It took me a long time to silence the voices of duty. Honestly, they are with me still. But quieter whispers now instead of demanding shouts. It is easier to ignore them and try instead to replace them with words of truth. Not that I don’t fulfill my responsibilities, I’m just more deliberate what I commit myself too. But I haven’t yet learned to quiet the murmurings of guilt when I read another article or see another volunteer need.

Sometimes I let them become quite loud, and they drown out the beauty and the wonder of this life that I am both carefully chosen and yet accidentally found. (Because so much of life with that strange combination of intentionality and serendipity).

But I’m working hard to pray for mercy instead of cling to impossible standards and ask for wisdom instead of being wracked with doubt. All my shoulds and oughts were covered by the blood at the cross, and that doesn’t exclude my parenting ones.

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What I Love About the Ultimate Homemaking Bundle 2017

I have bought several Ultimate Bundles in the last couple of years. At first I tried read all the products, use all the courses and take advantage of all the bonus offers. That was unbelievably overwhelming and I ended up feeling guilty for not taking full advantage of all the great resources.
But since then I’ve changed my perspective. I start by looking over the bundle to see if there are a number of products or resources I already planned to purchase (or have been waiting to purchase) that are included. Usually this means that based on the total amount those courses usually cost individually, I’m getting a great deal on those courses. Then I focus on using those first, then I move on to any others that look particularly interesting and I simply let the rest go (or gift them to friends I think will enjoy them).

 

My Favorites
In this particular bundle there are several products that I personally own already (which is in some ways a bummer, because this is a much better deal). But the great part is that I can confirm to you the great value they offer.

 

Cozy Minimalist Decorating Class by Myquillyn Smith ($39.00)

I’ll be writing more about my experience with this course in the next month or two, but the short version is I love it. I first tried the Cozy Minimalist Kids portion of the course and loved it so much I immediately joined the wait list for the mainstream course. It has been so helpful for figuring out my personal style, what works for my family and a way to make our new home feel like ours. The Facebook group is one of my favorite aspects because it gives you access to help from others (not the least of which is The Nester, Myquillyn Smith, who regularly chimes in with suggestions and possible solutions to the lovely limitations we each have in our homes). I should also note, that this course normally costs more than the whole bundle, so if that was all you used, you’d still be getting a deal!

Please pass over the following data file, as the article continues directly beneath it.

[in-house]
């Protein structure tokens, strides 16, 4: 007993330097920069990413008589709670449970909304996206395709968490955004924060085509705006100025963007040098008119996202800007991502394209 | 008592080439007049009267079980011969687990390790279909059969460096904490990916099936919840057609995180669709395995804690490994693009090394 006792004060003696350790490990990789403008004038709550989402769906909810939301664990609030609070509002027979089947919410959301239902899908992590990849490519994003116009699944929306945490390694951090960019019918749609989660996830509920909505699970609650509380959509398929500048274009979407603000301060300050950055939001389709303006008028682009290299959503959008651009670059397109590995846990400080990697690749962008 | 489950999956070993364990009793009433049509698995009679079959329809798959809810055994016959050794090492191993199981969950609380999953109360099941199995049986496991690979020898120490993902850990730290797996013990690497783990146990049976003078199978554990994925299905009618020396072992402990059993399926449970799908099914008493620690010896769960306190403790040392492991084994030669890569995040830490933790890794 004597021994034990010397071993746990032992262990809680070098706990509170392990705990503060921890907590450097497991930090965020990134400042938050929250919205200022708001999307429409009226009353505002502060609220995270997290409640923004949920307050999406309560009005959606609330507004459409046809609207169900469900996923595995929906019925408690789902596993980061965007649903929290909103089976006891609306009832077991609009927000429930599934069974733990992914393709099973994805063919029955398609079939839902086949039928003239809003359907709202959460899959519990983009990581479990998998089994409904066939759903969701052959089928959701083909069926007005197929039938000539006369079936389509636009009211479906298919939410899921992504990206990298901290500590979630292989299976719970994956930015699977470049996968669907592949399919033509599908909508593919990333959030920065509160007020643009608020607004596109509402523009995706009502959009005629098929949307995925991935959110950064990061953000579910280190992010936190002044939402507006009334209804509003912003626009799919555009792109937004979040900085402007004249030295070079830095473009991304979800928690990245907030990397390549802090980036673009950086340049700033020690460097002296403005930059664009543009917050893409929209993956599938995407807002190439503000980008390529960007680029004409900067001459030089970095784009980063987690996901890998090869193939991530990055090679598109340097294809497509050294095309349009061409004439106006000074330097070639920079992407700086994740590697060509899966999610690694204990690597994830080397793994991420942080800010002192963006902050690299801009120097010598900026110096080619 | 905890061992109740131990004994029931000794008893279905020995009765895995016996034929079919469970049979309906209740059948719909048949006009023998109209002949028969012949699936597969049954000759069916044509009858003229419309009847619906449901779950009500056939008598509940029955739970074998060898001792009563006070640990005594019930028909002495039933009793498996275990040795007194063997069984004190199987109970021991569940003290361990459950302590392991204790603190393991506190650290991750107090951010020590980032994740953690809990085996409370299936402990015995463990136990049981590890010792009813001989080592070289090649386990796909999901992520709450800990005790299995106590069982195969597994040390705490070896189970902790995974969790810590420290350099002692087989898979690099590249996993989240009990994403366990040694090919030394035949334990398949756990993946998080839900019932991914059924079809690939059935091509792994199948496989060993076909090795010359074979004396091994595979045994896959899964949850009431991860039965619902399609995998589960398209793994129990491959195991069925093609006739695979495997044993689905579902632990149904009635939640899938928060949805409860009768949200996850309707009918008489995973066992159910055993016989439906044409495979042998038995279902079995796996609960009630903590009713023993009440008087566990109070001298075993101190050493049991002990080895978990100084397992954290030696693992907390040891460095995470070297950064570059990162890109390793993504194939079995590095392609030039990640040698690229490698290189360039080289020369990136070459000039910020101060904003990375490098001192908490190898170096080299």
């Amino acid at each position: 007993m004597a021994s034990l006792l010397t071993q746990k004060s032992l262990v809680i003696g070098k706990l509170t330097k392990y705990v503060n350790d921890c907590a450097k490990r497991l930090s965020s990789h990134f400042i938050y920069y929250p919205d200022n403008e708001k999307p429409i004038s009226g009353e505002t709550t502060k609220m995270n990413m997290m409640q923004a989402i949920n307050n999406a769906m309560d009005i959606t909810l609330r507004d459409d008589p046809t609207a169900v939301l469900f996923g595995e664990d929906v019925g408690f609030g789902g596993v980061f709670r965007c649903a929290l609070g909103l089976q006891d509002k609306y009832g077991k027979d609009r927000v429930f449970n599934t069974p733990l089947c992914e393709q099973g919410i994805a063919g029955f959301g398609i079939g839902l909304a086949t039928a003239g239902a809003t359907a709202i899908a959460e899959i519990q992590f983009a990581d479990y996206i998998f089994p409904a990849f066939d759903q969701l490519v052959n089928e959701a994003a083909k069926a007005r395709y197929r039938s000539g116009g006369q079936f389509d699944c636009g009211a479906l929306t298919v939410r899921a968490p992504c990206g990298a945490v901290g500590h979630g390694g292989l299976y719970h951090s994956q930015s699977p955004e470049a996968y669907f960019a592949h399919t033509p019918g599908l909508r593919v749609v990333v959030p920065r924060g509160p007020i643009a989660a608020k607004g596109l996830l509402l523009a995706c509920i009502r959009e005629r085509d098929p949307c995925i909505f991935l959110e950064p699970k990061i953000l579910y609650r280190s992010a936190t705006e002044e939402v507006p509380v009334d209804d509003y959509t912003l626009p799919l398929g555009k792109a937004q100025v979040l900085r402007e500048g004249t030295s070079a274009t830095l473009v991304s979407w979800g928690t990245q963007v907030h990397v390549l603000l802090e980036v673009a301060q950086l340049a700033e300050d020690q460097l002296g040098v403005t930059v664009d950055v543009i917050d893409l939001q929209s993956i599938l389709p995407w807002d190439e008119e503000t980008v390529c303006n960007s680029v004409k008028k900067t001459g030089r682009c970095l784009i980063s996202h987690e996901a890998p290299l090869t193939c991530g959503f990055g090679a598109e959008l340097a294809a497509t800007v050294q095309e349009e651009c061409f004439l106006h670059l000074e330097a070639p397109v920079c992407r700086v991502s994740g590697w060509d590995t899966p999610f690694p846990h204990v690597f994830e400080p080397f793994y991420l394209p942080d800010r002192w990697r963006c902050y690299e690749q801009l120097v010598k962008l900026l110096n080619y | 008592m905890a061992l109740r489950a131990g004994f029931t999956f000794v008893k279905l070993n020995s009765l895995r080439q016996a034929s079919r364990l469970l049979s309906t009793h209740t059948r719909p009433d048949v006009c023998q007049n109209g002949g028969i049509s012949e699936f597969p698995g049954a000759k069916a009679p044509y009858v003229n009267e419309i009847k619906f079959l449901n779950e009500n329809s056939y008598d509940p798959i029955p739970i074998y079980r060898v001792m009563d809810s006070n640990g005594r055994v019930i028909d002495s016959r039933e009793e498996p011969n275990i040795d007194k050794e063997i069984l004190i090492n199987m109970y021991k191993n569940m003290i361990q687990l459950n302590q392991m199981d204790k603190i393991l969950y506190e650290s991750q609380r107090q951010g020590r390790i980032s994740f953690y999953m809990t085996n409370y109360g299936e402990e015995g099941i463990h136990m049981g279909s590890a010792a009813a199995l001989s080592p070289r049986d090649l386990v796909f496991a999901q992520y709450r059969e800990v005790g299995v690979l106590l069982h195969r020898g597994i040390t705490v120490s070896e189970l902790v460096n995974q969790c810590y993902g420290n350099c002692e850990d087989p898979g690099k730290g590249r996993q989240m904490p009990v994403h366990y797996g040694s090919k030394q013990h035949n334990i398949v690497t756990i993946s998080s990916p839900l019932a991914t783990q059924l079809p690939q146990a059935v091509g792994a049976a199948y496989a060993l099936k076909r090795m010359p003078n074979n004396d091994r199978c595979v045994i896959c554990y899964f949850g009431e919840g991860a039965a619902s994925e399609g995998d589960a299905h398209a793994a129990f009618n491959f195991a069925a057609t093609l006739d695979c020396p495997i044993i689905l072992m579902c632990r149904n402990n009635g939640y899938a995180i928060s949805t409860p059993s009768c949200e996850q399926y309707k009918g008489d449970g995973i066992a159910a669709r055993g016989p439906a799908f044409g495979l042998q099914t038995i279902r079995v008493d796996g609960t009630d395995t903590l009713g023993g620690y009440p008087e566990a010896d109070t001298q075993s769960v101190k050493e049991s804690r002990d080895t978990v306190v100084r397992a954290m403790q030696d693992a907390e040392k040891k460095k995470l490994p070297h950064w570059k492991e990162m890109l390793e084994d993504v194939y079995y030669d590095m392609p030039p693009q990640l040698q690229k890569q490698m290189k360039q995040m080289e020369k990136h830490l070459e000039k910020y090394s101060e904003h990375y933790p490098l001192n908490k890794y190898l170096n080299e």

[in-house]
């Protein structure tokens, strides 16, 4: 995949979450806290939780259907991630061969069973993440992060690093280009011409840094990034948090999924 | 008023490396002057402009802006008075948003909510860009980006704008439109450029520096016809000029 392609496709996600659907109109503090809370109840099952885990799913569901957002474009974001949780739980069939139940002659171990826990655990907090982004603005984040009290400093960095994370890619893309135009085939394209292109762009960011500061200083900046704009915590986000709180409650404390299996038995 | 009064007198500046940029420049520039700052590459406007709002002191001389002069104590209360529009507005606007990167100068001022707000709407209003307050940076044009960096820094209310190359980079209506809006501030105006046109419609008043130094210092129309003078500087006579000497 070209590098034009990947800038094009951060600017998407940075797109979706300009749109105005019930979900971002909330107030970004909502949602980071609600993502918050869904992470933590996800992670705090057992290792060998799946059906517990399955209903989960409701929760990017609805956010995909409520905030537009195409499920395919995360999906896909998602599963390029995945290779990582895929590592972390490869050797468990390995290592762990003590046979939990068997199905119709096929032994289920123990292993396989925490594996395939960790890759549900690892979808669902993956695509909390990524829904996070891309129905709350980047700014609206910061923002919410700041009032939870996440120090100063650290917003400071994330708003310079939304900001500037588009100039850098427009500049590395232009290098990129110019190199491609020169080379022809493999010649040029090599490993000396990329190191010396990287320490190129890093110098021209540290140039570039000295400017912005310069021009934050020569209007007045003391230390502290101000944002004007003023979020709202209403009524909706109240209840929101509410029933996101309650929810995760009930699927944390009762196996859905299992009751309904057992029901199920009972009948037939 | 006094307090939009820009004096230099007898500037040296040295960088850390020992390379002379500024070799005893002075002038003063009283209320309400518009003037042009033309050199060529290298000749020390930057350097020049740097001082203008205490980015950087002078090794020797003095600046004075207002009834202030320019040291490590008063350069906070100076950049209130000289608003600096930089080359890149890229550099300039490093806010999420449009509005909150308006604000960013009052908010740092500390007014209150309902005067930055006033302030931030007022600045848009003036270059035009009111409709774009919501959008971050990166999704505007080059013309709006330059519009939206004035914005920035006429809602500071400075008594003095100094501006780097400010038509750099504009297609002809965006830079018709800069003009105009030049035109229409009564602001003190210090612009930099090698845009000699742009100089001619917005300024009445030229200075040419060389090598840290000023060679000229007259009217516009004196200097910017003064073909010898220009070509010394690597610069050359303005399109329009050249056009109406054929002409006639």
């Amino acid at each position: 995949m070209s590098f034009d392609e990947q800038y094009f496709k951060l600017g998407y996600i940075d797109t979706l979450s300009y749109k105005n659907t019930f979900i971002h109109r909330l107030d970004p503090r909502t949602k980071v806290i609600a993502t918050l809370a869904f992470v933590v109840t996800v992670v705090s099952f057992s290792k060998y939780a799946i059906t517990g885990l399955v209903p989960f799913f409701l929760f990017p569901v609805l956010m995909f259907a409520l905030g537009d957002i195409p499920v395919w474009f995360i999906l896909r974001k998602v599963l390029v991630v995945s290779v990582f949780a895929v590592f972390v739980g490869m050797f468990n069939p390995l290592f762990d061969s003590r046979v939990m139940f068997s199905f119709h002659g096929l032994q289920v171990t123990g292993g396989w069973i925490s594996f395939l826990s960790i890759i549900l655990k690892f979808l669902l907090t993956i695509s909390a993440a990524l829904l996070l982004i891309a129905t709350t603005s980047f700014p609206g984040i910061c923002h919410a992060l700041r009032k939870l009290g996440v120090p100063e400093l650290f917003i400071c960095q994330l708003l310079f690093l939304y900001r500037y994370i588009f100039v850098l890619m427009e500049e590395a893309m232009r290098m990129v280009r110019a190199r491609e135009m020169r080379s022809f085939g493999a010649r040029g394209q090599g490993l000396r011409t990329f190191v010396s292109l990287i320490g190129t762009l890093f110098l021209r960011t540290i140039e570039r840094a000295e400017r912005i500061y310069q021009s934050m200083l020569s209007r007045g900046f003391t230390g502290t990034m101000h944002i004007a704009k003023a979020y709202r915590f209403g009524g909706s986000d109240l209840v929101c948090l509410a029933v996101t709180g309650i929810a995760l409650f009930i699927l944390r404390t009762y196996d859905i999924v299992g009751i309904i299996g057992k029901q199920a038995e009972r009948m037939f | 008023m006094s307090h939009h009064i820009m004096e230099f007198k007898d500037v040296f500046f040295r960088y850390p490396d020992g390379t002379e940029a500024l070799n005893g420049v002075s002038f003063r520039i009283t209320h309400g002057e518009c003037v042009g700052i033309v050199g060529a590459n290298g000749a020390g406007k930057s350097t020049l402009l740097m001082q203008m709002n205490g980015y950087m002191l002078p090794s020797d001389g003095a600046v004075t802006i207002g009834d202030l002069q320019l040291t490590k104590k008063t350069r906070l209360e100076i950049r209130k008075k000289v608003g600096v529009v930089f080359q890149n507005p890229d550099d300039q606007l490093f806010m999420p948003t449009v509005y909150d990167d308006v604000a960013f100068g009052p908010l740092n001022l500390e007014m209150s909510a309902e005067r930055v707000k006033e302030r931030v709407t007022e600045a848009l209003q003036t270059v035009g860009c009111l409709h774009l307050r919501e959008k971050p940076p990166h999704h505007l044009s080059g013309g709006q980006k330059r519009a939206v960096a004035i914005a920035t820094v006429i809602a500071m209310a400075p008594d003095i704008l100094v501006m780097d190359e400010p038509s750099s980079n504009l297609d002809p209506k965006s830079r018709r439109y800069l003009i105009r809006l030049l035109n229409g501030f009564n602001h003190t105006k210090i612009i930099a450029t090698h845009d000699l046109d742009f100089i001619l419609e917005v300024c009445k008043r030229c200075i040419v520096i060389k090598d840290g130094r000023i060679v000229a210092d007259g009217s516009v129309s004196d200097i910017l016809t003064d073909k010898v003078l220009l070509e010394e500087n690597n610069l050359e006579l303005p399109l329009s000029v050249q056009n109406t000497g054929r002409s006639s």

Fit2B Studio Foundational 5 + ecourse ($19)

I love Fit2B Studio! I’ve maintained my membership for years because it is one of the most useful resources for keeping healthy exercise in my crazy life and making sure I’m prioritizing tummy safe fitness and healthy alignment throughout my day. Beth Learn is amazing and her gentle, encouraging approach to fitness has made me feel more secure in my own journey to strength and wellness. That being said, I remember being nervous about taking the plunge to join. I was worried that I wouldn’t use it or it would be a waste of my money. (Heads up, did use it and money well spent). So this e-course is a great chance to get your feet wet. This course gives you access to 9 different Fit2B routines (several of which are my personal favorites that I continue to use even after years of membership). While this course alone may not make the bundle purchase worth it, combined with so many other wonderful resources it definitely adds great value.

 

The Temper Toolkit: How to Take Control of Your Temper Before You Lose it!
by Lisa-Jo Baker ($29.00)

I’m a long time follower of Lisa-Jo Baker’s and I recently helped launch her new book, Never Unfriended. (We also watched the video teaching she did for MOPS International about anger at a recent meeting of my local MOPS group, and it was fantastic). So naturally I was very excited to see that her new course The Temper Toolkit was included in the bundle. This is one of the only products that I haven’t personally tried yet that I still strongly recommend because I have yet to read anything of Lisa-Jo’s that I didn’t love. So I’m going to include it in my list of products that make this course worth buying.

 

Additional Resources I’ve Used and Loved

 

21 Days to a More Disciplined Life by Crystal Paine ($4.99)